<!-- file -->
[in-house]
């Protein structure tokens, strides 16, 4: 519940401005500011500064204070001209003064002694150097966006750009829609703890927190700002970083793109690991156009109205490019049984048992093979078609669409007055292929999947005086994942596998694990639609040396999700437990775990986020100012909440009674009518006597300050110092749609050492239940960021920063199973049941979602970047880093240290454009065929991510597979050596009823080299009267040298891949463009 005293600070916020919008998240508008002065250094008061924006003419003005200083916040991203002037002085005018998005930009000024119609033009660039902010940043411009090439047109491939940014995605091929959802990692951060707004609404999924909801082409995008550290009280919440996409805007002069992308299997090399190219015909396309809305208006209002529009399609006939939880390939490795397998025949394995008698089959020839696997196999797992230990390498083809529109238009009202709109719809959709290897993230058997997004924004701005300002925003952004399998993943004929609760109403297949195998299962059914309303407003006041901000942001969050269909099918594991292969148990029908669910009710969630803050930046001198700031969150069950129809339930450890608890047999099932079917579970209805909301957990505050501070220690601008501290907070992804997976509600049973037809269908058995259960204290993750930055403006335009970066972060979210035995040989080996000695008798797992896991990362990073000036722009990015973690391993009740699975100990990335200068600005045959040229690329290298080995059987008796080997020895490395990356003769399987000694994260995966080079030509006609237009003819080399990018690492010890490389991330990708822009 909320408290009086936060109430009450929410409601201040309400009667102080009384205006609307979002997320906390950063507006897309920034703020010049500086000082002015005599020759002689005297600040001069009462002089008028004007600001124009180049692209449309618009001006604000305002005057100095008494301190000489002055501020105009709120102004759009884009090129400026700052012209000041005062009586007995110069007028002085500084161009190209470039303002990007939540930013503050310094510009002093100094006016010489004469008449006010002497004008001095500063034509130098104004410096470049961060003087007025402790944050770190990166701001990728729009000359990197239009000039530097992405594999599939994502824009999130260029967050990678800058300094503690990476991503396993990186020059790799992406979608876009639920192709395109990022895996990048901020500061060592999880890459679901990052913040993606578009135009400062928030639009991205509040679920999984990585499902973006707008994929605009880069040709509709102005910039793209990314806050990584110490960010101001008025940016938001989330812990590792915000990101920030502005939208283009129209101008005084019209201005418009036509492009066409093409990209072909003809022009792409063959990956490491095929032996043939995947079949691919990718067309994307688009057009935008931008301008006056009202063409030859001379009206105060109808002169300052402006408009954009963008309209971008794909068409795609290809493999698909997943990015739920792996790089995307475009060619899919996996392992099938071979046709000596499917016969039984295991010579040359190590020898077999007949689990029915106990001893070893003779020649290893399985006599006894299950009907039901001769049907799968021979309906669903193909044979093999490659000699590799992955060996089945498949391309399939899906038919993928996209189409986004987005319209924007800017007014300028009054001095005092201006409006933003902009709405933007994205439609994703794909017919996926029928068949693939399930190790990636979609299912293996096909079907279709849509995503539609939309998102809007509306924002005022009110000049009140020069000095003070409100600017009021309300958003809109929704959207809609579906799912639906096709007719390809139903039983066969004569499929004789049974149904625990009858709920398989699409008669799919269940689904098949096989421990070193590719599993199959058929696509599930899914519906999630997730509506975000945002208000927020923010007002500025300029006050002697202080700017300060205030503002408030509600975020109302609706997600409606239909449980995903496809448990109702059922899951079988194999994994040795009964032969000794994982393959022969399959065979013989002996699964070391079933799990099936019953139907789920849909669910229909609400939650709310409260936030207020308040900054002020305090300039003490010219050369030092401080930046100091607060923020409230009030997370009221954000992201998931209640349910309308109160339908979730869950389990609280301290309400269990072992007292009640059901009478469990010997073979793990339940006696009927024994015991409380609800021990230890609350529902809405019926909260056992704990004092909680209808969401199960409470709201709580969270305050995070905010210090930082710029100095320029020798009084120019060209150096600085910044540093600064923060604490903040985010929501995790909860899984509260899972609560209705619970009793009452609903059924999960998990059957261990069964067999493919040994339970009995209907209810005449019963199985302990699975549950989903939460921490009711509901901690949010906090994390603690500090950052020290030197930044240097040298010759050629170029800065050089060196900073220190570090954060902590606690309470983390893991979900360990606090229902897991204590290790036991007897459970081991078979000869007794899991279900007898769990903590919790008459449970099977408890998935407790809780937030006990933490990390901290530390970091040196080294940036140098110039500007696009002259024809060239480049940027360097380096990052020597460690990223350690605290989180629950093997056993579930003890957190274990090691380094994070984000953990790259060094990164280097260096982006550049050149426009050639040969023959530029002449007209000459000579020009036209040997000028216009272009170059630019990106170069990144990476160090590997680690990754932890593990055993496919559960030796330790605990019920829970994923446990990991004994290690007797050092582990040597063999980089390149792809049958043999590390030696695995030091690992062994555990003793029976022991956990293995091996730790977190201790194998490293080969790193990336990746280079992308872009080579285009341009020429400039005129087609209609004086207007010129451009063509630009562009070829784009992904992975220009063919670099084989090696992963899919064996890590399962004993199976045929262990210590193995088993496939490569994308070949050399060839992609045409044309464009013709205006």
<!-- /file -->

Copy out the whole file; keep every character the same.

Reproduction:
[in-house]
């Protein structure tokens, strides 16, 4: 519940401005500011500064204070001209003064002694150097966006750009829609703890927190700002970083793109690991156009109205490019049984048992093979078609669409007055292929999947005086994942596998694990639609040396999700437990775990986020100012909440009674009518006597300050110092749609050492239940960021920063199973049941979602970047880093240290454009065929991510597979050596009823080299009267040298891949463009 005293600070916020919008998240508008002065250094008061924006003419003005200083916040991203002037002085005018998005930009000024119609033009660039902010940043411009090439047109491939940014995605091929959802990692951060707004609404999924909801082409995008550290009280919440996409805007002069992308299997090399190219015909396309809305208006209002529009399609006939939880390939490795397998025949394995008698089959020839696997196999797992230990390498083809529109238009009202709109719809959709290897993230058997997004924004701005300002925003952004399998993943004929609760109403297949195998299962059914309303407003006041901000942001969050269909099918594991292969148990029908669910009710969630803050930046001198700031969150069950129809339930450890608890047999099932079917579970209805909301957990505050501070220690601008501290907070992804997976509600049973037809269908058995259960204290993750930055403006335009970066972060979210035995040989080996000695008798797992896991990362990073000036722009990015973690391993009740699975100990990335200068600005045959040229690329290298080995059987008796080997020895490395990356003769399987000694994260995966080079030509006609237009003819080399990018690492010890490389991330990708822009 909320408290009086936060109430009450929410409601201040309400009667102080009384205006609307979002997320906390950063507006897309920034703020010049500086000082002015005599020759002689005297600040001069009462002089008028004007600001124009180049692209449309618009001006604000305002005057100095008494301190000489002055501020105009709120102004759009884009090129400026700052012209000041005062009586007995110069007028002085500084161009190209470039303002990007939540930013503050310094510009002093100094006016010489004469008449006010002497004008001095500063034509130098104004410096470049961060003087007025402790944050770190990166701001990728729009000359990197239009000039530097992405594999599939994502824009999130260029967050990678800058300094503690990476991503396993990186020059790799992406979608876009639920192709395109990022895996990048901020500061060592999880890459679901990052913040993606578009135009400062928030639009991205509040679920999984990585499902973006707008994929605009880069040709509709102005910039793209990314806050990584110490960010101001008025940016938001989330812990590792915000990101920030502005939208283009129209101008005084019209201005418009036509492009066409093409990209072909003809022009792409063959990956490491095929032996043939995947079949691919990718067309994307688009057009935008931008301008006056009202063409030859001379009206105060109808002169300052402006408009954009963008309209971008794909068409795609290809493999698909997943990015739920792996790089995307475009060619899919996996392992099938071979046709000596499917016969039984295991010579040359190590020898077999007949689990029915106990001893070893003779020649290893399985006599006894299950009907039901001769049907799968021979309906669903193909044979093999490659000699590799992955060996089945498949391309399939899906038919993928996209189409986004987005319209924007800017007014300028009054001095005092201006409006933003902009709405933007994205439609994703794909017919996926029928068949693939399930190790990636979609299912293996096909079907279709849509995503539609939309998102809007509306924002005022009110000049009140020069000095003070409100600017009021309300958003809109929704959207809609579906799912639906096709007719390809139903039983066969004569499929004789049974149904625990009858709920398989699409008669799919269940689904098949096989421990070193590719599993199959058929696509599930899914519906999630997730509506975000945002208000927020923010007002500025300029006050002697202080700017300060205030503002408030509600975020109302609706997600409606239909449980995903496809448990109702059922899951079988194999994994040795009964032969000794994982393959022969399959065979013989002996699964070391079933799990099936019953139907789920849909669910229909609400939650709310409260936030207020308040900054002020305090300039003490010219050369030092401080930046100091607060923020409230009030997370009221954000992201998931209640349910309308109160339908979730869950389990609280301290309400269990072992007292009640059901009478469990010997073979793990339940006696009927024994015991409380609800021990230890609350529902809405019926909260056992704990004092909680209808969401199960409470709201709580969270305050995070905010210090930082710029100095320029020798009084120019060209150096600085910044540093600064923060604490903040985010929501995790909860899984509260899972609560209705619970009793009452609903059924999960998990059957261990069964067999493919040994339970009995209907209810005449019963199985302990699975549950989903939460921490009711509901901690949010906090994390603690500090950052020290030197930044240097040298010759050629170029800065050089060196900073220190570090954060902590606690309470983390893991979900360990606090229902897991204590290790036991007897459970081991078979000869007794899991279900007898769990903590919790008459449970099977408890998935407790809780937030006990933490990390901290530390970091040196080294940036140098110039500007696009002259024809060239480049940027360097380096990052020597460690990223350690605290989180629950093997056993579930003890957190274990090691380094994070984000953990790259060094990164280097260096982006550049050149426009050639040969023959530029002449007209000459000579020009036209040997000028216009272009170059630019990106170069990144990476160090590997680690990754932890593990055993496919559960030796330790605990019920829970994923446990990991004994290690007797050092582990040597063999980089390149792809049958043999590390030696695995030091690992062994555990003793029976022991956990293995091996730790977190201790194998490293080969790193990336990746280079992308872009080579285009341009020429400039005129087609209609004086207007010129451009063509630009562009070829784009992904992975220009063919670099084989090696992963899919064996890590399962004993199976045929262990210590193995088993496939490569994308070949050399060839992609045409044309464009013709205006």